about Floyd’s killing and are less concerned about riots and looting, while 17% are worried about riots and
looting, but are not deeply angered by Floyd’s death. Nineteen percent are both deeply angry about Floyd’s
death and strongly worried about riots and looting, while 39% are not angry about Floyd’s death nor worried
about riots and looting.

© Copyright 2020. NORC                                                                                  July 2020 12
PANDEMIC’S ECONOMIC IMPACTS AND FLOYD’S DEATH BOTH WEIGHING ON AMERICANS’ WELL-BEING

These four groups tend to report different emotions and stress levels about four weeks after the police
killing of Floyd and initial protests, even when controlling for other factors such as individual demographics,
exposure to COVID-19, and personal economic impacts from the virus.

Those who are deeply angered by the killing but not concerned about looting are less likely to report being
very happy (9%), compared to those who are very worried about riots but not deeply angered by the killing
(17%), those who are both deeply angered by the killing and worried about riots (16%), and those who are
neither very angry about Floyd’s killing nor very worried about riots and looting (15%).

Americans who are angry at Floyd’s killing but are not worried about looting tend to show higher stress than
other groups. For example, 18% say that they often feel like difficulties are piling up so high they cannot be
overcome, compared to 11% of those of other groups combined. Thirty-seven percent say they often feel
like things have been going their way, compared to 46% of other groups combined.

© Copyright 2020. NORC                                                                                July 2020 13
PANDEMIC’S ECONOMIC IMPACTS AND FLOYD’S DEATH BOTH WEIGHING ON AMERICANS’ WELL-BEING

Those who are angered with Floyd’s killing but not worried about looting and those who are both angered
and worried tend to rate their mood and mental health more poorly than those who are most concerned
about looting and those who worry less about both the killing and potential looting.

© Copyright 2020. NORC                                                                          July 2020 14
PANDEMIC’S ECONOMIC IMPACTS AND FLOYD’S DEATH BOTH WEIGHING ON AMERICANS’ WELL-BEING

© Copyright 2020. NORC                                                                 July 2020 15
PANDEMIC’S ECONOMIC IMPACTS AND FLOYD’S DEATH BOTH WEIGHING ON AMERICANS’ WELL-BEING

STUDY METHODOLOGY
This COVID Response Tracking Study is an effort to examine the social, psychological, and economic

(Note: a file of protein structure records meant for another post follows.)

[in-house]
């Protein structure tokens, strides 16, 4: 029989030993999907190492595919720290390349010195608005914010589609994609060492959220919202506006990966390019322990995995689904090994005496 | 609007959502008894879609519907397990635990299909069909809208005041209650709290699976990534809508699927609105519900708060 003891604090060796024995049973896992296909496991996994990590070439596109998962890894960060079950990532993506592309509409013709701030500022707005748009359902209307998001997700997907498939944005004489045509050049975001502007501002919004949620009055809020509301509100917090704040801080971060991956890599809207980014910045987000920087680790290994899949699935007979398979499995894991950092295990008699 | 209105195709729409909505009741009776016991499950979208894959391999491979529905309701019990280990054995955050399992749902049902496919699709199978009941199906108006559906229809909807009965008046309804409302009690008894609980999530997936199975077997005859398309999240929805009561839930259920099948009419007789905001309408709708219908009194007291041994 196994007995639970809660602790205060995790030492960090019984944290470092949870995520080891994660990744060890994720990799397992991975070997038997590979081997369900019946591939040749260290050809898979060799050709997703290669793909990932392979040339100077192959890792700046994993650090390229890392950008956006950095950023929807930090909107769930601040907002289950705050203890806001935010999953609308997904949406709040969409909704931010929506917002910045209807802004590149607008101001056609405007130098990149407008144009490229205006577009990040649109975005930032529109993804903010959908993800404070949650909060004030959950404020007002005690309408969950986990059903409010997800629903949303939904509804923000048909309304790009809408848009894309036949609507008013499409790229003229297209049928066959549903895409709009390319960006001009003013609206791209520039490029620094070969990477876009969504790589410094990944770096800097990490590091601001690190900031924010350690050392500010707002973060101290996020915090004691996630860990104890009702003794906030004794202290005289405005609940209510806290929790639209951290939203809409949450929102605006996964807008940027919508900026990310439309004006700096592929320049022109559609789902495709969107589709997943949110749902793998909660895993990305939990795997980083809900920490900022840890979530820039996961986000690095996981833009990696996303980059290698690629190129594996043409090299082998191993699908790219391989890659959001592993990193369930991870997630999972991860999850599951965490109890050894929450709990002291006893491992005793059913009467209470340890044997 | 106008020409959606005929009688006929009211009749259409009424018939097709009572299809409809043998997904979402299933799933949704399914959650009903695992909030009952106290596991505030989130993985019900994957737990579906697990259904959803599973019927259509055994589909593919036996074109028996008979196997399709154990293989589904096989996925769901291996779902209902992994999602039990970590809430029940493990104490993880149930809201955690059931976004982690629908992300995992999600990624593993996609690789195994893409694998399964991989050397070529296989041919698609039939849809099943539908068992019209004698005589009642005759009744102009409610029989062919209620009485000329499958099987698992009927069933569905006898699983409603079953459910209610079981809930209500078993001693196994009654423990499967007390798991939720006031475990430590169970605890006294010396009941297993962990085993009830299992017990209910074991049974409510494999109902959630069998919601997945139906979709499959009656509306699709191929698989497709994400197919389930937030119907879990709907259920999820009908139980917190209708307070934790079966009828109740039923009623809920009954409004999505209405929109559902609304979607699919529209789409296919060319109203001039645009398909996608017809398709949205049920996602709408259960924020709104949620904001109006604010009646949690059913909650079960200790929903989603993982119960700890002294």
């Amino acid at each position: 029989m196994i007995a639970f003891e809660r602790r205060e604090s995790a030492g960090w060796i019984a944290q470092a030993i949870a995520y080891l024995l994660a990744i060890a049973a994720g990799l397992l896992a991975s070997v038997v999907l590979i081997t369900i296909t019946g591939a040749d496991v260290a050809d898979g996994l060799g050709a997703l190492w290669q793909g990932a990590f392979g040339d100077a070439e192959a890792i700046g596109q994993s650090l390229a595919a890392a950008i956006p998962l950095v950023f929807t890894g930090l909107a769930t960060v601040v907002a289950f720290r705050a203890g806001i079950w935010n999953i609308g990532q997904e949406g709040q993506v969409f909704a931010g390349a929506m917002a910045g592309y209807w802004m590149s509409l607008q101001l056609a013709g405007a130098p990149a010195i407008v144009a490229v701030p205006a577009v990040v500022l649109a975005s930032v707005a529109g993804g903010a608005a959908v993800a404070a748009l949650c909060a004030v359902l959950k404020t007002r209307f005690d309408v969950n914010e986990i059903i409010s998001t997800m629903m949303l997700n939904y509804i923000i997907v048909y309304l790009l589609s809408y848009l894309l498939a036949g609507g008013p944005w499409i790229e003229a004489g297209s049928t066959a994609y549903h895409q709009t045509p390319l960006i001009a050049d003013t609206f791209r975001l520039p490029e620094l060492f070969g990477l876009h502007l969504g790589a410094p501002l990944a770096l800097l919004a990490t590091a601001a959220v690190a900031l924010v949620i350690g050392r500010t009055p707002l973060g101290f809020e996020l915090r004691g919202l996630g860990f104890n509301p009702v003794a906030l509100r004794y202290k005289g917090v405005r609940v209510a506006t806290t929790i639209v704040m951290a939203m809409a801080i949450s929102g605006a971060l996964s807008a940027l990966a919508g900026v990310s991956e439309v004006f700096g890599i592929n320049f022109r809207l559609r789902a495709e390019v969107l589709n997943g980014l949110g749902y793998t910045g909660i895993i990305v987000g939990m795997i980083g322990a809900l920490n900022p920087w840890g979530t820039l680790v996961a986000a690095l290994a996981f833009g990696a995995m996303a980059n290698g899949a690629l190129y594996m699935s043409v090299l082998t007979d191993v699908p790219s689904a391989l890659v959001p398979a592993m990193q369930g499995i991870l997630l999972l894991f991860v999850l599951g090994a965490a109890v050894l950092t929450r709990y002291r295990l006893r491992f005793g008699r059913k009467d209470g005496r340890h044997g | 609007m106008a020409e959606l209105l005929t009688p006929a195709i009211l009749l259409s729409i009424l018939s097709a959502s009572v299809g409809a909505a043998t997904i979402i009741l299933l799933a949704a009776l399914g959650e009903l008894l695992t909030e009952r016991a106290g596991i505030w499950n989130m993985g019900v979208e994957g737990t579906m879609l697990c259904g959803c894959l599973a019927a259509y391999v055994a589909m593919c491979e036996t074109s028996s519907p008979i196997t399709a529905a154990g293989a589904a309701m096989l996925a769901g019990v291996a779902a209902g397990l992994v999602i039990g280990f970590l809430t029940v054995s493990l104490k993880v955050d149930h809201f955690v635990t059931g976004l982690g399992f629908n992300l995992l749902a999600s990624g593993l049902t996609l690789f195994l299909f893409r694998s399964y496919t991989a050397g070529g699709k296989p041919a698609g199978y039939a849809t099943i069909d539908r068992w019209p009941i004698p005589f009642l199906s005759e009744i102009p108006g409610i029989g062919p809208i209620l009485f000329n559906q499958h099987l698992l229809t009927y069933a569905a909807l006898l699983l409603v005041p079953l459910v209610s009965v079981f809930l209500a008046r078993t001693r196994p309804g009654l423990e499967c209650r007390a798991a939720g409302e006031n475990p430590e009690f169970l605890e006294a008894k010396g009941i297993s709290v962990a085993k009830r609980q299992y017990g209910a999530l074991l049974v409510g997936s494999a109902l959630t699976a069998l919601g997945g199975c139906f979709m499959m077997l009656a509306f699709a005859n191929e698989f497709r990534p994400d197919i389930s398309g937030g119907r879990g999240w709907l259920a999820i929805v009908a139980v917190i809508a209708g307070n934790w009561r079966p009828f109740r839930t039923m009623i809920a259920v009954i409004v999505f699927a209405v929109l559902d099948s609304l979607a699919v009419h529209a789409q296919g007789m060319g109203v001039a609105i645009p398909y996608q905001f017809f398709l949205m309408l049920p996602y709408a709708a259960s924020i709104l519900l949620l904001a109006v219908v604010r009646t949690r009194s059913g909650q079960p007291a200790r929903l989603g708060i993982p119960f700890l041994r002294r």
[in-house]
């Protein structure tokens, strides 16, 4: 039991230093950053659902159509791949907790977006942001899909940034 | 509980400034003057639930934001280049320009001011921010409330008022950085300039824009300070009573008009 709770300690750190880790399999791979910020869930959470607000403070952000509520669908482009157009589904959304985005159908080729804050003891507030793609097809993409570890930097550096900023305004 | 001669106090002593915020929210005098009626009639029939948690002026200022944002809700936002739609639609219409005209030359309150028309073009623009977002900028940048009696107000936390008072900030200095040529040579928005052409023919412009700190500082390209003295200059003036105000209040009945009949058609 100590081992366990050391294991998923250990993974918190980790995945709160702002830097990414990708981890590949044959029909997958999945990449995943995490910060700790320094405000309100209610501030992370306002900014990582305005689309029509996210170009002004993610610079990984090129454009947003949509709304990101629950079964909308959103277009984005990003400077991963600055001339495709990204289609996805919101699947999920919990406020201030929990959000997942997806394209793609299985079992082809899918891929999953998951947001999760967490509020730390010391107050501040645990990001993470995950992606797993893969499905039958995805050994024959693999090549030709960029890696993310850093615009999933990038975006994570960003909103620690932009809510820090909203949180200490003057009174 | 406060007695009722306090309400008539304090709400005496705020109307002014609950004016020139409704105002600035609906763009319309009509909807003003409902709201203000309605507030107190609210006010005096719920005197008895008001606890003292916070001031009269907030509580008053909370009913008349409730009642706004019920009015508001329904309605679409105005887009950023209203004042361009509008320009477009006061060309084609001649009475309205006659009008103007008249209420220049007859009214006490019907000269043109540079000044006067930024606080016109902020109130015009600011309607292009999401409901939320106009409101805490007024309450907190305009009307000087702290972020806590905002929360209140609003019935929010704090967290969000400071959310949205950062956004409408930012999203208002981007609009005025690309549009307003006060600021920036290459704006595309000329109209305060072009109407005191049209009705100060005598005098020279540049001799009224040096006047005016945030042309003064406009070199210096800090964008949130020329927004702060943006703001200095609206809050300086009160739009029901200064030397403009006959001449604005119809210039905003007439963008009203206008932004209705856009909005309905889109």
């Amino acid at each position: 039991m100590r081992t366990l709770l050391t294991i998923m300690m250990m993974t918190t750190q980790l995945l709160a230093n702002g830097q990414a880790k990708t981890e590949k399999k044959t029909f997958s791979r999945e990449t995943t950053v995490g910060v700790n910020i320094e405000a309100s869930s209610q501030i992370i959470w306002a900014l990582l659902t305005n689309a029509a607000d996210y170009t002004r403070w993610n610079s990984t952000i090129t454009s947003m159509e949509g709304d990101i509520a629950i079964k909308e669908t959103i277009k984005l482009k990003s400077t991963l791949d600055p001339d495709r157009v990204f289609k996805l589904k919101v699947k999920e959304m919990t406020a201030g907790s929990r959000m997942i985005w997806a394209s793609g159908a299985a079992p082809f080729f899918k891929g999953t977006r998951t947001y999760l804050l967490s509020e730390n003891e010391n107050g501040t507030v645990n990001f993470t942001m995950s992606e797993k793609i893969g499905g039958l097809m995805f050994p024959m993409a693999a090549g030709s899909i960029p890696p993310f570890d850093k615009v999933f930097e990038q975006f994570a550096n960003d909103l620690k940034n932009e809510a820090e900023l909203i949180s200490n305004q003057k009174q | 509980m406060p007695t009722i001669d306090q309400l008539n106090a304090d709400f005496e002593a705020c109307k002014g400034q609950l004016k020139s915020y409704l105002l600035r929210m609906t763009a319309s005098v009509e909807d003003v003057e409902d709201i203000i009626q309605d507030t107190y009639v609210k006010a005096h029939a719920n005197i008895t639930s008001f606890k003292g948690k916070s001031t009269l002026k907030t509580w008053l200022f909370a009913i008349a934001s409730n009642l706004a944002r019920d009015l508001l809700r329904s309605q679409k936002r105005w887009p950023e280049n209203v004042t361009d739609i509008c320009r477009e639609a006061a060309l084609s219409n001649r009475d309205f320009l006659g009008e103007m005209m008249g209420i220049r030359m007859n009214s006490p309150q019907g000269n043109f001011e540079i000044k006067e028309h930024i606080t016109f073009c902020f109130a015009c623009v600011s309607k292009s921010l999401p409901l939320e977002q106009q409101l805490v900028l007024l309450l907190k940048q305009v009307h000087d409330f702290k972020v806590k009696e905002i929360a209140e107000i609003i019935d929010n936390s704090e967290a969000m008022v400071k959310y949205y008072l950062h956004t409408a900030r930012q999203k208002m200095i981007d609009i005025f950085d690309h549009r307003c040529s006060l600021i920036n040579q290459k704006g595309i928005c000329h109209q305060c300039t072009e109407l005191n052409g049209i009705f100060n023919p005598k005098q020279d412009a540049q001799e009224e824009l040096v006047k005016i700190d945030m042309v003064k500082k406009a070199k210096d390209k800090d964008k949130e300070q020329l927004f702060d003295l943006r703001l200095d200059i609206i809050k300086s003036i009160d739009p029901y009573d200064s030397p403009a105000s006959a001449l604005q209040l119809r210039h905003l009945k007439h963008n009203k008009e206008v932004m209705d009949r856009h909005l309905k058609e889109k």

impacts of the COVID-19 pandemic on American society. This is the second wave of the tracking study,
which includes re-interviewing respondents at various points following the outbreak of the COVID-19
pandemic. This survey was conducted by NORC at the University of Chicago with funding from the National
Science Foundation.

Data were collected using the AmeriSpeak® Panel, NORC’s probability-based panel designed to be
representative of the U.S. household population. During the initial recruitment phase of the panel, randomly
selected U.S. households were sampled with a known, non-zero probability of selection from the NORC
National Sample Frame and then contacted by U.S. mail, email, telephone, and field interviewers (face-to-
face). The panel provides sample coverage of approximately 97% of the U.S. household population. Those
excluded from the sample include people with P.O. Box only addresses, some addresses not listed in the
USPS Delivery Sequence File, and some newly constructed dwellings.

Interviews for the second wave of this study were conducted between June 22 and July 6, 2020, with adults
age 18 and over representing the 50 states and the District of Columbia. Panel members for the first wave
were randomly drawn from AmeriSpeak. All 2,279 panelists who completed Wave 1 were invited to
complete Wave 2, and 2,012 (88.3% of Wave 1 respondents) completed this second survey—1,854 via the
web and 158 via telephone. Interviews were conducted in both English and Spanish, depending on
respondent preference. The final stage completion rate is 88.3%, the weighted household panel response
rate is 23.6%, and the weighted household panel retention rate is 84.8%, for a cumulative response rate of
17.7%. The overall margin of sampling error is +/-3.0 percentage points at the 95% confidence level,
including the design effect. The margin of sampling error may be higher for subgroups.

Once the sample has been selected and fielded, and all the study data have been collected and made final,
a poststratification process is used to adjust for any survey nonresponse as well as any noncoverage or
under- and oversampling resulting from the study-specific sample design. Poststratification variables
included age, gender, census division, race/ethnicity, and education. Weighting variables were obtained
from the 2020 Current Population Survey. The weighted data reflect the U.S. population of adults age 18
and over.

All differences reported between subgroups of the U.S. population are at the 95% level of statistical
significance, meaning that there is only a 5% (or lower) probability that the observed differences could be
attributed to chance variation in sampling.

A topline with full question wordings is available at www.norc.org. For more information, email
info@norc.org.

© Copyright 2020. NORC                                                                              July 2020 16